The data source for this study was from the 2008-2012 American Community Survey (ACS). A difference-indifferences framework study design was used in this study. Authors have analyzed two groups of children: 1) newly eligible children for CHIP (i.e., the treatment group), and 2) similar children who were not eligible for CHIP (i.e., comparison group). The treatment group consisted of all children who were made newly eligible for CHIP by their state’s expansion. Sensitivity analysis was used with different comparison groups to test the consistency of results since difference-indifferences estimates can vary depending on the composition of the comparison group. Authors first analyzed unadjusted changes in the three types of insurance coverage (public, private, and uninsured) by calculating the raw change in each type for the treatment and comparison groups between 2008 and 2012. They then calculated difference-in-differences estimates for each type of insurance coverage. Next, they estimated the relative change in the un-insurance rate attributable to the expansions. Finally, they assessed the degree of crowd-out (i.e., the share of gains in public coverage from the expansions that was a result of decreases in private coverage). All estimates were weighted using survey weights that reflected the complex survey design of the ACS. [2]

Findings and Conclusions

A decrease of 1.1 percentage point in the newly eligible uninsured group was estimated in this study due to the expansion (15% cut in un-insurance rate). An increase of 2.9 percentage points in public coverage was evident with variations in states adoption. Since higher-income children might not have access to affordable coverage, the study findings suggest providing coverage to them through CHIP toward lowering their risk of being uninsured. The study concluded that a significant reductions in un-insurance among newly eligible children was produced by the recent CHIP expansions. [2]

Article Assessment & Policy Implications

Analytical approach includes a couple of limitations. First, authors included the year of the expansion’s passage in their pre-expansion period, which could be a source of bias to their change estimates downward. Second, measurement error could arise from their use of the ACS (ACS does not provide state-specific program names for CHIP or include a verification question for un-insurance, and it may overestimate no group coverage) [2]. Third, it is unknown whether the changes reported in the results of this study could be generalized to the remaining thirty-five states in the case these states chose to expand CHIP eligibility [2].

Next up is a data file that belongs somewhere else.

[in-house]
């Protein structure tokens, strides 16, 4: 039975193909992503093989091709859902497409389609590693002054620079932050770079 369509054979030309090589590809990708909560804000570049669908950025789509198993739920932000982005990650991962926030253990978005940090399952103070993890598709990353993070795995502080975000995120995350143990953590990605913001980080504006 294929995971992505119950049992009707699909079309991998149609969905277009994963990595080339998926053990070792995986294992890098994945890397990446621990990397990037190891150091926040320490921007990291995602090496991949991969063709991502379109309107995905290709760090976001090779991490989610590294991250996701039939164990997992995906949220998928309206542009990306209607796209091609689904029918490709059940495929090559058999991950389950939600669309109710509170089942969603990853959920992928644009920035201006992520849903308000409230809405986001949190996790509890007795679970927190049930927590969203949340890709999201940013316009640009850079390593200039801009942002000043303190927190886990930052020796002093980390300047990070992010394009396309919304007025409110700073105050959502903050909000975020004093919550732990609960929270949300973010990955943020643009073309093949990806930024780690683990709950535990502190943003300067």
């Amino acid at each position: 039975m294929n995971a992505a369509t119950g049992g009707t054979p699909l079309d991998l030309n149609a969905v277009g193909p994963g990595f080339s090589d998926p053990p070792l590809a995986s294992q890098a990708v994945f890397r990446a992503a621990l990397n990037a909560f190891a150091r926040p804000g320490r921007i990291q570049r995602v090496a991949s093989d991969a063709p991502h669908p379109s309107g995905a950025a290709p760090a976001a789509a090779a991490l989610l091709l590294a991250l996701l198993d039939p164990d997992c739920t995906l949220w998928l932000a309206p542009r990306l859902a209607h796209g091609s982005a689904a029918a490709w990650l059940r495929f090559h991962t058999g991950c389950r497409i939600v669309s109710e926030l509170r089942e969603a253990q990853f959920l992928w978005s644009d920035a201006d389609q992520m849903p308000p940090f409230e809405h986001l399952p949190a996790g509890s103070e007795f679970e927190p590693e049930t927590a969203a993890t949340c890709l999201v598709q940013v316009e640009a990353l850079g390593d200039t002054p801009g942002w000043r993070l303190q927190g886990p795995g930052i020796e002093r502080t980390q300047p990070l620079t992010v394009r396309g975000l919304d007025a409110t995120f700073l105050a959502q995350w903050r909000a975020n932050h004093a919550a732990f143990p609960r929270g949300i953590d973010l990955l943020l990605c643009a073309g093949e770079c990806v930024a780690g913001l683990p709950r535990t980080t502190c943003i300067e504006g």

A policy implication could be realized if CHIP funding is not extended. Authors indicated that in the case of no extension, families with children enrolled in the program could turn instead to a health insurance Marketplace to purchase subsidized coverage. However, many of these families would not be eligible for such subsidized coverage. This is due to the fact that ACA definition for affordability is based on the cost of premiums for employee-only coverage that ignores the cost to the family of covering dependents. For instance, dependent family members for a worker would not be able to receive Marketplace subsidies, even if the cost for full family coverage were unaffordable, since the worker were offered affordable employee-only coverage. Accordingly, some children would end up without either CHIP coverage or access to affordable private insurance. Thus, many children in this study could also lose coverage in the case of not addressing barriers to employer-sponsored family coverage and

Marketplace subsidies. [2]


Generally, CHIP expansion has a positive impact on children insurance coverage. While the first study addressed benefits to immigrant children from the expansion, the second one addressed the reduction of uninsured children through the expansion. Expansion was supported as it would result in maintaining a good health and reducing disparities among this immigrant population [3], and would decrease the risk for having uninsured children [2].


[1] Teitelbaum JB. Essentials of Health Policy and Law. Jones & Bartlett Learning; 2012.

[2] Goldstein IM, Kostova D, Foltz JL, Kenney GM. The impact of recent CHIP eligibility expansions on children’s insurance coverage, 2008-12. Health Aff (Millwood). 2014;33(10):1861-7.

[3] Saloner B, Koyawala N, Kenney GM. Coverage for low-income immigrant children increased 24.5 percent in states that expanded CHIPRA eligibility. Health Aff (Millwood). 2014;33(5):832-9.